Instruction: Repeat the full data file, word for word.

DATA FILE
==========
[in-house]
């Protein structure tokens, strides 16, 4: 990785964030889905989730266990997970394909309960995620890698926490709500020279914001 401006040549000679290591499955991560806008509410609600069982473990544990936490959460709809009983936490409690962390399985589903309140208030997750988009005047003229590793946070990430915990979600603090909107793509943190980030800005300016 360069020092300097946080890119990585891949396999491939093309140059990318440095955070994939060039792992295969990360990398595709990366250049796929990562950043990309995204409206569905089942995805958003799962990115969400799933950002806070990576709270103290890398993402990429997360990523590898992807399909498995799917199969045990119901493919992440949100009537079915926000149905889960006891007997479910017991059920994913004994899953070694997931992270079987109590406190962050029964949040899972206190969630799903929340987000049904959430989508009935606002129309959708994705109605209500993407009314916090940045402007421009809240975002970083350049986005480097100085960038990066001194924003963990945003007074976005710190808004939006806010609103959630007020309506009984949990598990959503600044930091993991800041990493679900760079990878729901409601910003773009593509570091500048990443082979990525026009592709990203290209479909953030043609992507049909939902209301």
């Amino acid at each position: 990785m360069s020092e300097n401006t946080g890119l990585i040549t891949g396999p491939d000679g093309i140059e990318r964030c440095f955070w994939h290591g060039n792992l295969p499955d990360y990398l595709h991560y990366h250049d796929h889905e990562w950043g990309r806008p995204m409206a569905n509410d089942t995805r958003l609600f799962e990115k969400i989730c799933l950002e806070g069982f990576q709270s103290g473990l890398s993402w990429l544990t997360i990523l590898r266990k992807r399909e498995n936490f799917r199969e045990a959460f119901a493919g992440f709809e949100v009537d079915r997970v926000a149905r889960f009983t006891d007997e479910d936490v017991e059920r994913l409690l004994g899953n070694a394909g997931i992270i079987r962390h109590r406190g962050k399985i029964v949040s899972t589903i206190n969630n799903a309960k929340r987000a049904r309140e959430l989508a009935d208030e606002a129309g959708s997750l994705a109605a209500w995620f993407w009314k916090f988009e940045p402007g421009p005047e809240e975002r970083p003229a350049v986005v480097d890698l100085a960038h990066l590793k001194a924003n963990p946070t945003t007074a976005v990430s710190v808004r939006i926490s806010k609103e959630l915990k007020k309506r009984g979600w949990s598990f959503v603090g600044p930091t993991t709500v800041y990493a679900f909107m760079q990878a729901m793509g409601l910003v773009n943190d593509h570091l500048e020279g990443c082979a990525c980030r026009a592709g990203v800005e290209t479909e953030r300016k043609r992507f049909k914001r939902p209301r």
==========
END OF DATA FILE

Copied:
[in-house]
């Protein structure tokens, strides 16, 4: 990785964030889905989730266990997970394909309960995620890698926490709500020279914001 401006040549000679290591499955991560806008509410609600069982473990544990936490959460709809009983936490409690962390399985589903309140208030997750988009005047003229590793946070990430915990979600603090909107793509943190980030800005300016 360069020092300097946080890119990585891949396999491939093309140059990318440095955070994939060039792992295969990360990398595709990366250049796929990562950043990309995204409206569905089942995805958003799962990115969400799933950002806070990576709270103290890398993402990429997360990523590898992807399909498995799917199969045990119901493919992440949100009537079915926000149905889960006891007997479910017991059920994913004994899953070694997931992270079987109590406190962050029964949040899972206190969630799903929340987000049904959430989508009935606002129309959708994705109605209500993407009314916090940045402007421009809240975002970083350049986005480097100085960038990066001194924003963990945003007074976005710190808004939006806010609103959630007020309506009984949990598990959503600044930091993991800041990493679900760079990878729901409601910003773009593509570091500048990443082979990525026009592709990203290209479909953030043609992507049909939902209301």
């Amino acid at each position: 990785m360069s020092e300097n401006t946080g890119l990585i040549t891949g396999p491939d000679g093309i140059e990318r964030c440095f955070w994939h290591g060039n792992l295969p499955d990360y990398l595709h991560y990366h250049d796929h889905e990562w950043g990309r806008p995204m409206a569905n509410d089942t995805r958003l609600f799962e990115k969400i989730c799933l950002e806070g069982f990576q709270s103290g473990l890398s993402w990429l544990t997360i990523l590898r266990k992807r399909e498995n936490f799917r199969e045990a959460f119901a493919g992440f709809e949100v009537d079915r997970v926000a149905r889960f009983t006891d007997e479910d936490v017991e059920r994913l409690l004994g899953n070694a394909g997931i992270i079987r962390h109590r406190g962050k399985i029964v949040s899972t589903i206190n969630n799903a309960k929340r987000a049904r309140e959430l989508a009935d208030e606002a129309g959708s997750l994705a109605a209500w995620f993407w009314k916090f988009e940045p402007g421009p005047e809240e975002r970083p003229a350049v986005v480097d890698l100085a960038h990066l590793k001194a924003n963990p946070t945003t007074a976005v990430s710190v808004r939006i926490s806010k609103e959630l915990k007020k309506r009984g979600w949990s598990f959503v603090g600044p930091t993991t709500v800041y990493a679900f909107m760079q990878a729901m793509g409601l910003v773009n943190d593509h570091l500048e020279g990443c082979a990525c980030r026009a592709g990203v800005e290209t479909e953030r300016k043609r992507f049909k914001r939902p209301r």